Will nasal vaccines offer maximum protection against Covid-19? What we know

Published on Aug 01, 2021 07:21 PM IST

As India gives nod to conduct a trial of a mixing of intramuscular vaccine and a nasal vaccine, here is why instranasal vaccines are being considered as the gamechanger in preventing Covid-19.

Nasal vaccines against Covid-19 are likely to prevent the virus from entering through the nose, (Photo: Bharat Biotech)
Nasal vaccines against Covid-19 are likely to prevent the virus from entering through the nose, (Photo: Bharat Biotech)
By | Written by Poulomi Ghosh

Nasal vaccines, which are under trial across the world, are believed to be more effective than intramuscular vaccines as nasal vaccines are supposed to provide mucosal immunity in the nose -- one of the entry points of the SARS-CoV-2 virus. The current vaccines are intramuscular vaccines and that is why they do not guarantee that the virus will not enter the body. What they assure is that the disease will not become severe after vaccination. While the arrival of nasal vaccines is being seen as a landmark, a combination of an intramuscular vaccine and a nasal vaccine can be a gamechanger, experts believe.

The subject expert committee of the Central Drugs Standard Control Organisation has recommended a trial of combining Bharat Biotech's Covaxin and an intranasal vaccine where the subjects will be provided with the first shot of Covaxin and the second shot of a nasal vaccine.

There are seven intranasal Covid-19 vaccines under clinical trial across the world. Bharat Biotech is one of them. The other nasal vaccines under trial are by Oxford University, Altimmune, University of Hong Kong, Meissa Vaccines, Codagenix and Cuba's Centre for Genetic Engineering and Biotechnology.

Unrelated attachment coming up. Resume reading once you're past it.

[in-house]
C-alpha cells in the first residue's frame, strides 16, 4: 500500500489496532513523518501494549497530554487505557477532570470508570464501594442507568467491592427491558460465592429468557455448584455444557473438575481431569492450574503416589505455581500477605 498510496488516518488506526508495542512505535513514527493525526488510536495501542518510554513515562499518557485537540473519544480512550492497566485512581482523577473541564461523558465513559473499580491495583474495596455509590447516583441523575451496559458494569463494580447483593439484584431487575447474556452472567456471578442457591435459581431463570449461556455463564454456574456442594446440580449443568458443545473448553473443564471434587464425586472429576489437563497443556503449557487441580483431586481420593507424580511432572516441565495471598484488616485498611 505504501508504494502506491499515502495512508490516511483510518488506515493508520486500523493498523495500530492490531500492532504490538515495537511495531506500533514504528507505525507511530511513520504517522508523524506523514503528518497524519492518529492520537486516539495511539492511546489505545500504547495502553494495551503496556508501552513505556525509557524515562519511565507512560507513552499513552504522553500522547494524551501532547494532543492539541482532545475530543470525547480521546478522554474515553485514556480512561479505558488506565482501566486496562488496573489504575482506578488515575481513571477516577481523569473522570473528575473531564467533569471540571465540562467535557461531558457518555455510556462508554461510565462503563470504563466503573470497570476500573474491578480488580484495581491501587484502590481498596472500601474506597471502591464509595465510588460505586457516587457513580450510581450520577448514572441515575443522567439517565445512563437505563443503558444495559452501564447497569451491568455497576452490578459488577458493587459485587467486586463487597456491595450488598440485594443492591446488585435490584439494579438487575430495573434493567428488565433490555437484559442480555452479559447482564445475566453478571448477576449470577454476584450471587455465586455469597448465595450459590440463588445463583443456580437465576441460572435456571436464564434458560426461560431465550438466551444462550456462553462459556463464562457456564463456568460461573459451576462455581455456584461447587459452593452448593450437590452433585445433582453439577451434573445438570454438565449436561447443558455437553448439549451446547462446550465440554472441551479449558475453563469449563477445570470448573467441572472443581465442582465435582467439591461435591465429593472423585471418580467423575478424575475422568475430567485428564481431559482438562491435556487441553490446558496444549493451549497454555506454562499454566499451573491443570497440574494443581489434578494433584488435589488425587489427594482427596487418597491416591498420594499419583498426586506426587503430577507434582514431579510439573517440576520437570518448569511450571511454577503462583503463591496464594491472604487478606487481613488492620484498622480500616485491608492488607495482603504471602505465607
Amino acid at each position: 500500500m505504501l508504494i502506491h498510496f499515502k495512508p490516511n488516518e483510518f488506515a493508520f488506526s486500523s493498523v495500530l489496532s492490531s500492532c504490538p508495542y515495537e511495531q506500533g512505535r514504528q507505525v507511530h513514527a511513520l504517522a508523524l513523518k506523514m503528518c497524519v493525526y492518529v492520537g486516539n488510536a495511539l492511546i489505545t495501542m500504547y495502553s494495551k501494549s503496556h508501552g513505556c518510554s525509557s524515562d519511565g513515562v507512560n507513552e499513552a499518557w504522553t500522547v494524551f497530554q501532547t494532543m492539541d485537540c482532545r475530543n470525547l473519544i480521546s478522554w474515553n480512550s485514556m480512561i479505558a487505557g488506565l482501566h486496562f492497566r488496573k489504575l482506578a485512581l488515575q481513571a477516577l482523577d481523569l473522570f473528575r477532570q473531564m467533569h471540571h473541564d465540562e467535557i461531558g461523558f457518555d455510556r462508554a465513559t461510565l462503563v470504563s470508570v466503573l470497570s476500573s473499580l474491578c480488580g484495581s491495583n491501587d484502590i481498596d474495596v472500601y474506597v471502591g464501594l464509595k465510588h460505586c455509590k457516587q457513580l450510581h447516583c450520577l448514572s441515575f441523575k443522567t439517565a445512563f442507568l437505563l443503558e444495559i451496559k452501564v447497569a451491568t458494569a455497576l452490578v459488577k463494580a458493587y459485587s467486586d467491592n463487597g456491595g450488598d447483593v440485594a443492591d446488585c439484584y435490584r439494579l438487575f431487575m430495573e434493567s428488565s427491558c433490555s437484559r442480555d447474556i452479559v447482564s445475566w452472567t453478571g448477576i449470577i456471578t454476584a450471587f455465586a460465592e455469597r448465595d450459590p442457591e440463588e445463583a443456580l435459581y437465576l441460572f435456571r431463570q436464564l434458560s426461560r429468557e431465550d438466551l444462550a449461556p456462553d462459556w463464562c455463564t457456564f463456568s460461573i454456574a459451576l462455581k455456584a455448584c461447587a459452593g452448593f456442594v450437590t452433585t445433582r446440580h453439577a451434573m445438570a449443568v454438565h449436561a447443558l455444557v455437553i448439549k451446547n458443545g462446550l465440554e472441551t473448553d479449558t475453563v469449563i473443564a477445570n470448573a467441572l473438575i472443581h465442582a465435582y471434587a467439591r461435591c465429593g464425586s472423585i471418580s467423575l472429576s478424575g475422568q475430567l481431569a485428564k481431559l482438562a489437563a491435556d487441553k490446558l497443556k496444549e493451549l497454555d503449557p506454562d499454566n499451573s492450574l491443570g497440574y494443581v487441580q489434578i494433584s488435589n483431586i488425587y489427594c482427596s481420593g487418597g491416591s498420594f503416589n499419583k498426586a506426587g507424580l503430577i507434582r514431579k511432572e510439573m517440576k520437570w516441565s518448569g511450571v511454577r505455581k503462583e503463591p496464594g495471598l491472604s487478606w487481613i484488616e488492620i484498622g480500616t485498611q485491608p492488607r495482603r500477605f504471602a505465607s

Sharing a study of the intranasal vaccines under clinical trials, Bharat Biotech's Dr Raches Ella recently said that nasal vaccines may overcome the shortfalls in intramuscular vaccines. "Perhaps the ideal mode of protection (against disease and infection) might require IgA (mucosal) + IgG (systemic) + Memory B/T cells. If achieved, we may limit transmission," Dr Ella tweeted.

A nasal vaccine evokes all these three kinds of responses in the human body, while intramuscular vaccines can't stop the infection from entering the body.

Bharat Biotech founder Krishna Ella has said the company is expecting significant data about nasal vaccines in the next two and half months.

Why nasal vaccines can be the gamechanger

As vaccination is going on and cases of breakthrough infections are also being reported, it is now clear that intramuscular vaccines (all present vaccines in the world) prevent the severity of Covid-19. These vaccines do not guarantee future protection from infection and that's why vaccinated people are also supposed to adhere to Covid-appropriate behaviour. The nasal vaccine, as experts said, can actually block the infection from entering.

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